On Perl and Poetry

I first learnt of Perl in the late 90′s. Sometime around ’98 or ’99. Fresh on the heels of BASIC, I was yearning to try out something new when I heard of Perl. I heard it’s what the Internet ran on and it had an almost mythical air to it that made me want to learn it. If you wanted to build dynamic web sites at that time, you had few options, and Perl, Apache and UNIX was the workhorse. I wanted to build dynamic web sites so what I had to do was pretty clear. There was a new fangled thing called Java, but no way was it ever going to catch up to the dominance that Perl had over the Internet. Or so people thought.

Perl was the undisputed king of Internet 1.0. The language, with it’s knack for text processing coupled with it’s highly expressive syntax was ideal for building dynamic web sites. I saw how entwined Perl was in the UNIX sub-culture and how naturally it fit in, and together with Apache/mod_perl how it was poised to reign over the Internet for years to come. I then drifted into the world of enterprise Java and progressed from the monstrosity that was J2EE to the present day JEE, which has since redeemed itself and paid for it’s early sins, and when I came back several years have passed and Perl has been relegated to the position that new kids considered old and dead. However, nothing could be further from the truth.

In the often misunderstood syntax of Perl by those new to the language, who claim it to be cryptic or arcane, there’s an elegance and a beauty that is not always present in other languages and I find that I enjoy hacking on a Perl script more than chipping away at the Java mega-structures. It’s expressiveness and how you can mold the code to fit your pattern of thought by the many variations and permutations the language syntax offers plays a large part in this sense of aesthetic. There’s something about the language that’s reminiscent of a Bach fugue and poetry. I certainly do not feel the same way about Python, although Ruby comes a little close.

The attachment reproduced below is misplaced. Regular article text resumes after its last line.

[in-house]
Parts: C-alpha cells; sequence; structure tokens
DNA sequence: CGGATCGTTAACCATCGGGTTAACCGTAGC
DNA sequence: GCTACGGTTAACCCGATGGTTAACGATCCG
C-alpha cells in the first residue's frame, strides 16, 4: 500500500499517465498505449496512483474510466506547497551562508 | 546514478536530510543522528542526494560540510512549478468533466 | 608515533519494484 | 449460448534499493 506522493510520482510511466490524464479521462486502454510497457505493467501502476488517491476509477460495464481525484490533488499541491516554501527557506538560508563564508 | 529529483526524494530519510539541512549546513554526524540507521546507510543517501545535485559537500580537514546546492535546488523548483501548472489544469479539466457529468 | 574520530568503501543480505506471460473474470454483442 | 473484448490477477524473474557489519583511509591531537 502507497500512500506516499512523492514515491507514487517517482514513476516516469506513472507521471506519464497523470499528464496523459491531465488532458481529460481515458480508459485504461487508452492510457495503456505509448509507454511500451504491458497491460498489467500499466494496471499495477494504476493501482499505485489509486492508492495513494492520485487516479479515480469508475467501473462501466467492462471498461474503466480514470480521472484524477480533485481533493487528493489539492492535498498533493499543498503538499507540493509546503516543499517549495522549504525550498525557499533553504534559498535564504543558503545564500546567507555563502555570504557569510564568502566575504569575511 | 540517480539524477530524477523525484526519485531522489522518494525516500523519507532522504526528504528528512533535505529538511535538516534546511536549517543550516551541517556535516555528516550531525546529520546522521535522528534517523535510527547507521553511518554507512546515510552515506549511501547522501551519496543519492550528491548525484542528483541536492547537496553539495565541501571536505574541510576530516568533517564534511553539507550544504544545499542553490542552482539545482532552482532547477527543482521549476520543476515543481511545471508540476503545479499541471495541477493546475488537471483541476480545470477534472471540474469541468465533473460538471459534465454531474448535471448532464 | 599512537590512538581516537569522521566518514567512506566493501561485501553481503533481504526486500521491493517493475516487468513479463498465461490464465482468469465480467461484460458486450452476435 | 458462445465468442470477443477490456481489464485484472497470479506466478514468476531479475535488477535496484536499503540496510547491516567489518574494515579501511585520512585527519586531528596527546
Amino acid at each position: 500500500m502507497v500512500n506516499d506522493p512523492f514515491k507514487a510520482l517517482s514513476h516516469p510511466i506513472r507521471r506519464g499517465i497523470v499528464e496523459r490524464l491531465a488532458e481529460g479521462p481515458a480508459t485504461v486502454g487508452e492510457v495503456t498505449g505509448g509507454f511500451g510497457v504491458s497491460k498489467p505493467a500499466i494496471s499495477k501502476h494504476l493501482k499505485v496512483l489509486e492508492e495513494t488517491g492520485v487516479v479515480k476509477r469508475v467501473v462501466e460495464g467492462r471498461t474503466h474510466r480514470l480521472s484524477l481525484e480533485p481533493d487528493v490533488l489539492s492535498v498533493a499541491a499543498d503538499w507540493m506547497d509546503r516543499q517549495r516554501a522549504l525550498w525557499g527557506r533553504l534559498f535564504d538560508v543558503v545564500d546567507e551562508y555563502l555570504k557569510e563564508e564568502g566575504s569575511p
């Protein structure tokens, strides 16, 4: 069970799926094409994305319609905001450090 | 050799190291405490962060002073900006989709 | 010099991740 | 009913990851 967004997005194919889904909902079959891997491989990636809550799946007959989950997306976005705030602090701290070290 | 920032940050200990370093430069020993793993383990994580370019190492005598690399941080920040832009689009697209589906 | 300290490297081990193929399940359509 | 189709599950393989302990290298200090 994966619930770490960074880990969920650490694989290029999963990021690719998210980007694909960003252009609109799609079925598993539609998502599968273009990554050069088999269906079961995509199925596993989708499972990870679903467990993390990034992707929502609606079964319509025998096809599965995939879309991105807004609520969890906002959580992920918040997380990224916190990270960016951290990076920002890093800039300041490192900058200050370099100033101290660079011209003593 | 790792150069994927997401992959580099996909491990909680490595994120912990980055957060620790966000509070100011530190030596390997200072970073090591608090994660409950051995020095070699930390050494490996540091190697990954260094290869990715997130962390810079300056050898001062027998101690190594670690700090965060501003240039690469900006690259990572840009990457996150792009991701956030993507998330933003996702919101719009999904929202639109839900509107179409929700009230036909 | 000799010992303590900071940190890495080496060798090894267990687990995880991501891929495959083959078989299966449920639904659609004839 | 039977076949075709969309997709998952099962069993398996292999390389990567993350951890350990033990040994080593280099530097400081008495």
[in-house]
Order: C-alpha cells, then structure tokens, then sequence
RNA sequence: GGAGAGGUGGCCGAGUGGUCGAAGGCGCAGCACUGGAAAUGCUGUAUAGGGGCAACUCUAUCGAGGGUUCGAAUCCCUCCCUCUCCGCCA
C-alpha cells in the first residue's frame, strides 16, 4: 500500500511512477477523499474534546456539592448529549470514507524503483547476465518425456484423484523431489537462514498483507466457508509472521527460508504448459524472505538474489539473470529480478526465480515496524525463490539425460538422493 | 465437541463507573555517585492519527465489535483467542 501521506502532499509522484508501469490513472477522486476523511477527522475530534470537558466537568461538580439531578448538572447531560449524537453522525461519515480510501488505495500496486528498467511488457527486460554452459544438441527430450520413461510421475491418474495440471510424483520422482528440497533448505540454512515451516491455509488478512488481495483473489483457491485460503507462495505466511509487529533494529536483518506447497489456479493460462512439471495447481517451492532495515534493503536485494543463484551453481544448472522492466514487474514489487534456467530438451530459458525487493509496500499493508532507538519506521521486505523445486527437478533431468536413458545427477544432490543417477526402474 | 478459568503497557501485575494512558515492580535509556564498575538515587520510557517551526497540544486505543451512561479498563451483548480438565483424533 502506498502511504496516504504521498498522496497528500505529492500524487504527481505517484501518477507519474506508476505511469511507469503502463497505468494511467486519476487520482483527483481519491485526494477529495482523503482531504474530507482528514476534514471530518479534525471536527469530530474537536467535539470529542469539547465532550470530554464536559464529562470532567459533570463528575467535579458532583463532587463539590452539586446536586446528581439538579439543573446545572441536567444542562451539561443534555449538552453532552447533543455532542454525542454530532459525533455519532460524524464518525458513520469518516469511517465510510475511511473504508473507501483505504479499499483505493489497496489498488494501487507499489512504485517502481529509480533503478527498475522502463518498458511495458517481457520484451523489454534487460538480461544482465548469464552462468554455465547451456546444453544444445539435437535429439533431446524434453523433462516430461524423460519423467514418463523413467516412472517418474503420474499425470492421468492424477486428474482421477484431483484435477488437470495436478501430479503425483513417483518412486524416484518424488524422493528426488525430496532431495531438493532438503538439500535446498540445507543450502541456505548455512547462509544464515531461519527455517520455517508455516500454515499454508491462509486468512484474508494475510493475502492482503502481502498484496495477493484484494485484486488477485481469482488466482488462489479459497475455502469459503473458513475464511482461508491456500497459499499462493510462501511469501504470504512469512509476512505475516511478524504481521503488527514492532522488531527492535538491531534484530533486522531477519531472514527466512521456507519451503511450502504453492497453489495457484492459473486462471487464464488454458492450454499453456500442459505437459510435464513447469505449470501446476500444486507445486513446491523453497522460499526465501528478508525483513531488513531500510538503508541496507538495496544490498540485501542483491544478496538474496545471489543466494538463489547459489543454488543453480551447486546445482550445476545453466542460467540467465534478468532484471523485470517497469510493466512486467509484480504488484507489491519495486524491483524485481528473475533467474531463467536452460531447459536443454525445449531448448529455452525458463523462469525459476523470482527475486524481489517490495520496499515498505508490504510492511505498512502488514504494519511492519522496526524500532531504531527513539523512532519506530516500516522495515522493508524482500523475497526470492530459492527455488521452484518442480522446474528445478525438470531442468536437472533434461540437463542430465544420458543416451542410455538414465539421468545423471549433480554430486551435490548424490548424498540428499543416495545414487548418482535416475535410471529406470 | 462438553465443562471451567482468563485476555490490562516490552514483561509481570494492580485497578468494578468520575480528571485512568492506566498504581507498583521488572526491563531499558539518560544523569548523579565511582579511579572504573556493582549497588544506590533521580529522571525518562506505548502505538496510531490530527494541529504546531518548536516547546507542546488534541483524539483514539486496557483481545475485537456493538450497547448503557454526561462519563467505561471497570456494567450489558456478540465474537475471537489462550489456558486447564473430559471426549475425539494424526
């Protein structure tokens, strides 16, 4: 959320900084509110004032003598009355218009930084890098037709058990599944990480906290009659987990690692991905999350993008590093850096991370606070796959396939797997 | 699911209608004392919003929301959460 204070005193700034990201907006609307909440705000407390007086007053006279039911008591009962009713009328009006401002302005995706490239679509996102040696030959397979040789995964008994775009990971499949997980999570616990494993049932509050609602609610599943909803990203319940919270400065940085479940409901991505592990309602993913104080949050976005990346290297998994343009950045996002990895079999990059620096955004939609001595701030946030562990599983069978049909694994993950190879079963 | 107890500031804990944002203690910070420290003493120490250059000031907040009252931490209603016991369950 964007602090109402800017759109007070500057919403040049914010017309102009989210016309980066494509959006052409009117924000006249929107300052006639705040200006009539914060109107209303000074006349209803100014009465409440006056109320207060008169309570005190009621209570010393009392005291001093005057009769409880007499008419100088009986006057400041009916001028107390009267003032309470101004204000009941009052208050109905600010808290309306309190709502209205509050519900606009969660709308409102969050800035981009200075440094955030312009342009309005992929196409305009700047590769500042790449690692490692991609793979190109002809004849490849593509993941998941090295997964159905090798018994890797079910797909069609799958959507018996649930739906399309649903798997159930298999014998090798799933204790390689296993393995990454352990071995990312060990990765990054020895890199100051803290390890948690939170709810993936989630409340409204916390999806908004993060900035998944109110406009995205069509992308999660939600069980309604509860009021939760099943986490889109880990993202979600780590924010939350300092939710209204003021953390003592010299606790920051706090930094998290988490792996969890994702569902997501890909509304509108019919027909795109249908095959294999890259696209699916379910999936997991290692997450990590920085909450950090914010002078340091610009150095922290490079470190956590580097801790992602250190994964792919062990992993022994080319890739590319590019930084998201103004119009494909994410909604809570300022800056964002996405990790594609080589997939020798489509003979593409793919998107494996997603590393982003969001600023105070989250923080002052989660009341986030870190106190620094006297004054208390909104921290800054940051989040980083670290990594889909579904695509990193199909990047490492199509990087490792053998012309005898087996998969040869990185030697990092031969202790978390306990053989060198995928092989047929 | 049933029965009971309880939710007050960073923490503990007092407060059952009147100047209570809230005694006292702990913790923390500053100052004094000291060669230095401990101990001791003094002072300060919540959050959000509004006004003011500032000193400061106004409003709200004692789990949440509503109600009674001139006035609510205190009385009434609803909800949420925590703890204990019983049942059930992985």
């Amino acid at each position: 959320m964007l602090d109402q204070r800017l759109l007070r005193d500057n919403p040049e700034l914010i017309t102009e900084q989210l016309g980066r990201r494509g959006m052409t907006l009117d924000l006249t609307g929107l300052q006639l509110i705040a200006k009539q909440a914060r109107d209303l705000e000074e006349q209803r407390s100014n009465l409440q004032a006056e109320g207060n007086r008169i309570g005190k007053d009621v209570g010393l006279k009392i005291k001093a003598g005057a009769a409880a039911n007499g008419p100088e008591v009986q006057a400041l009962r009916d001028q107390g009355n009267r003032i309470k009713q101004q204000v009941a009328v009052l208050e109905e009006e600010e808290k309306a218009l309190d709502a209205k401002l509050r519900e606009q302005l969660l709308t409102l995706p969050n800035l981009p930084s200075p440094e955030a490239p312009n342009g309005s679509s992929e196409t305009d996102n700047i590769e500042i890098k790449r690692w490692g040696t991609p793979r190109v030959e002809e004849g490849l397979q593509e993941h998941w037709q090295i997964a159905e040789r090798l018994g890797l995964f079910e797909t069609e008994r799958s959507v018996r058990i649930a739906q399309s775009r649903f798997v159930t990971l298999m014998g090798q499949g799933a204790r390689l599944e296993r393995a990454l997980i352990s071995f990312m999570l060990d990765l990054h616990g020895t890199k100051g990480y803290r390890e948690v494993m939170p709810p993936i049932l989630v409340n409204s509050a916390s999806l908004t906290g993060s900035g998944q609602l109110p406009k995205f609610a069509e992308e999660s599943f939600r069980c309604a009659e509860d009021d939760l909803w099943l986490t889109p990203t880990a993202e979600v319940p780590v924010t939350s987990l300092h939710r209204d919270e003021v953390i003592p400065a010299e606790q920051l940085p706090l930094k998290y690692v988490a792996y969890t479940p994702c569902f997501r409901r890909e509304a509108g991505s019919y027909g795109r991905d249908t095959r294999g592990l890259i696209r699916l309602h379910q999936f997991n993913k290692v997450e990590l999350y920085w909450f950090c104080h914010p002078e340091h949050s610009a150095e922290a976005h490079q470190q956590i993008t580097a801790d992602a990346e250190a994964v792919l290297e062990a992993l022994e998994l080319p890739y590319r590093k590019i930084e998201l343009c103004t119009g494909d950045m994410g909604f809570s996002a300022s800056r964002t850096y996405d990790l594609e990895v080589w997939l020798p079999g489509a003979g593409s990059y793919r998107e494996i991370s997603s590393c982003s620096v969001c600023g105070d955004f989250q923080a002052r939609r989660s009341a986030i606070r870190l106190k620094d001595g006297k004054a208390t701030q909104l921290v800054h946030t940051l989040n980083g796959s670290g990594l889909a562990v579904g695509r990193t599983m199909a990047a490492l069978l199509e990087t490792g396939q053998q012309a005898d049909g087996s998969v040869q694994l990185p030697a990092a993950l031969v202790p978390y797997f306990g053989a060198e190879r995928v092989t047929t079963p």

I don’t think I will ever stop coding Perl, and Perl 6 has a number of interesting language elements that I hope someday I will get to see, possible running on a GNU/HURD. Now wouldn’t that be a sight to behold?

To beacon, or not to beacon

The more I look into Bluetooth LE and beacon technology, the more I’m convinced that we’ve stumbled upon something very interesting and, even, *ahem* disruptive. I’m a bit reluctant to use the word “disruptive” as it has lost some of its meaning due to gross overuse, but I believe it describes the technology well. The wireless technology has being around for over a decade, but is now coming to the foreground specially on the micro-location front, which is showing a lot of promise. On another note, building a beacon using a Raspberry Pi seemed like an interesting project until I discovered that Bluetooth 4 USB modules are virtually non-existent in Sri Lanka. 

The PayPal beacon is a wonderful example of this at work. It’s very exciting to think about the possibilities that this could unleash. PayPal’s hands-free payments is completely re-defining the payment experience in a very novel way. It gets even more interesting when companies start carving out their own territories around this, as evidenced by Apple’s patent filings. My disgust for patents and the associated territorial pissing which in my opinion hinders innovation, is best left for another post.

 

2013, a retrospective

It has been an interesting year in ways that I did not anticipate. Looking back, I’d like to recount a few things so that I don’t forget the experiences that have dramatically altered my worldview, hopefully for the better. I’d like to remember these fleeting moments, as they’re too precious to be lost. Here they are, in no particular order.